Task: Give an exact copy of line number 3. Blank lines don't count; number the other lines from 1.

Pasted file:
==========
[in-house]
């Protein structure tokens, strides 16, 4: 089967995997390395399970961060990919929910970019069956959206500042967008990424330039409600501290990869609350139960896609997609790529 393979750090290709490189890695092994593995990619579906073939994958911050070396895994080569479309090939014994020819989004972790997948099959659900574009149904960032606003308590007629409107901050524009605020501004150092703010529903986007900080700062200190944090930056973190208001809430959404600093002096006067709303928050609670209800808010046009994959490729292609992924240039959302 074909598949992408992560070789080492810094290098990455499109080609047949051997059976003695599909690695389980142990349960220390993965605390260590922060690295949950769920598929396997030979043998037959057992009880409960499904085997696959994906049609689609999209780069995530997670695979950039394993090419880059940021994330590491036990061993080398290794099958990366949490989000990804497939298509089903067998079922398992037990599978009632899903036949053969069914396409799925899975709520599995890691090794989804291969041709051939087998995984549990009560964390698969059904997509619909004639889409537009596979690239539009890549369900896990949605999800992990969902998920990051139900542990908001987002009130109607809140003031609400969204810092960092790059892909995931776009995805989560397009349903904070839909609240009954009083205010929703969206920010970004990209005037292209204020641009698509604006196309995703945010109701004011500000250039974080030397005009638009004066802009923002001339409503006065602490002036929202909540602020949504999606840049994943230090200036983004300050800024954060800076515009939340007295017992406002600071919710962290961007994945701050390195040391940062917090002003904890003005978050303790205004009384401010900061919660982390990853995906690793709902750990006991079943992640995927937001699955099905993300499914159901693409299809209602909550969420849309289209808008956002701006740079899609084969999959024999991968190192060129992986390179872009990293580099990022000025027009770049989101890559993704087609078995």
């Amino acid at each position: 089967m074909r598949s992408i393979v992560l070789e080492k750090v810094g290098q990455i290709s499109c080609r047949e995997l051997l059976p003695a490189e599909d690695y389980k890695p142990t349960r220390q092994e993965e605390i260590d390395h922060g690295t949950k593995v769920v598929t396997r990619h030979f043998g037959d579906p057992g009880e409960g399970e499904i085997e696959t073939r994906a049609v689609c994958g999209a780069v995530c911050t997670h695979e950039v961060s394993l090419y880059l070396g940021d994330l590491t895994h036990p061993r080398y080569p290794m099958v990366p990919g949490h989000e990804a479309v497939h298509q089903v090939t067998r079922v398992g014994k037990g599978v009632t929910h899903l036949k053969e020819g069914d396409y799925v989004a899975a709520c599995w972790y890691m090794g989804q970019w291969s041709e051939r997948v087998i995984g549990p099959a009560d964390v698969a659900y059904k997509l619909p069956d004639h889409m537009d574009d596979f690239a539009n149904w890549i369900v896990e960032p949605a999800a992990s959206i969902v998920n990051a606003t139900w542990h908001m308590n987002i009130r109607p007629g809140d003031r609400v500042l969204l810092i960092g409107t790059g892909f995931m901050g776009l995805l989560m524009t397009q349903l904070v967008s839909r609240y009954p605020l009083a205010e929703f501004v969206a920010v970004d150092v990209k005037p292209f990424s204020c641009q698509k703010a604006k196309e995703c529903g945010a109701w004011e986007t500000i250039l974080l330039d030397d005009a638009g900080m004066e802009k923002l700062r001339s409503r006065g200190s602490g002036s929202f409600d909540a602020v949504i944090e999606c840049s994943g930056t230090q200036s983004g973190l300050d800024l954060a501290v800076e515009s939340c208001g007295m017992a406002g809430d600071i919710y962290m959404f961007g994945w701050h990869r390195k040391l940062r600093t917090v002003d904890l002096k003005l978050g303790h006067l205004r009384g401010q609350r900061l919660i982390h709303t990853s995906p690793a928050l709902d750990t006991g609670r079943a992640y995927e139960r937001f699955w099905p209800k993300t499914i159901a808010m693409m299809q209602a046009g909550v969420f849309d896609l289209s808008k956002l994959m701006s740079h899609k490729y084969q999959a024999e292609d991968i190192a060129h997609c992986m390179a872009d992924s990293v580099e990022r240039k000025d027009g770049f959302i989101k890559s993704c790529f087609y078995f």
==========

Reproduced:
């Amino acid at each position: 089967m074909r598949s992408i393979v992560l070789e080492k750090v810094g290098q990455i290709s499109c080609r047949e995997l051997l059976p003695a490189e599909d690695y389980k890695p142990t349960r220390q092994e993965e605390i260590d390395h922060g690295t949950k593995v769920v598929t396997r990619h030979f043998g037959d579906p057992g009880e409960g399970e499904i085997e696959t073939r994906a049609v689609c994958g999209a780069v995530c911050t997670h695979e950039v961060s394993l090419y880059l070396g940021d994330l590491t895994h036990p061993r080398y080569p290794m099958v990366p990919g949490h989000e990804a479309v497939h298509q089903v090939t067998r079922v398992g014994k037990g599978v009632t929910h899903l036949k053969e020819g069914d396409y799925v989004a899975a709520c599995w972790y890691m090794g989804q970019w291969s041709e051939r997948v087998i995984g549990p099959a009560d964390v698969a659900y059904k997509l619909p069956d004639h889409m537009d574009d596979f690239a539009n149904w890549i369900v896990e960032p949605a999800a992990s959206i969902v998920n990051a606003t139900w542990h908001m308590n987002i009130r109607p007629g809140d003031r609400v500042l969204l810092i960092g409107t790059g892909f995931m901050g776009l995805l989560m524009t397009q349903l904070v967008s839909r609240y009954p605020l009083a205010e929703f501004v969206a920010v970004d150092v990209k005037p292209f990424s204020c641009q698509k703010a604006k196309e995703c529903g945010a109701w004011e986007t500000i250039l974080l330039d030397d005009a638009g900080m004066e802009k923002l700062r001339s409503r006065g200190s602490g002036s929202f409600d909540a602020v949504i944090e999606c840049s994943g930056t230090q200036s983004g973190l300050d800024l954060a501290v800076e515009s939340c208001g007295m017992a406002g809430d600071i919710y962290m959404f961007g994945w701050h990869r390195k040391l940062r600093t917090v002003d904890l002096k003005l978050g303790h006067l205004r009384g401010q609350r900061l919660i982390h709303t990853s995906p690793a928050l709902d750990t006991g609670r079943a992640y995927e139960r937001f699955w099905p209800k993300t499914i159901a808010m693409m299809q209602a046009g909550v969420f849309d896609l289209s808008k956002l994959m701006s740079h899609k490729y084969q999959a024999e292609d991968i190192a060129h997609c992986m390179a872009d992924s990293v580099e990022r240039k000025d027009g770049f959302i989101k890559s993704c790529f087609y078995f």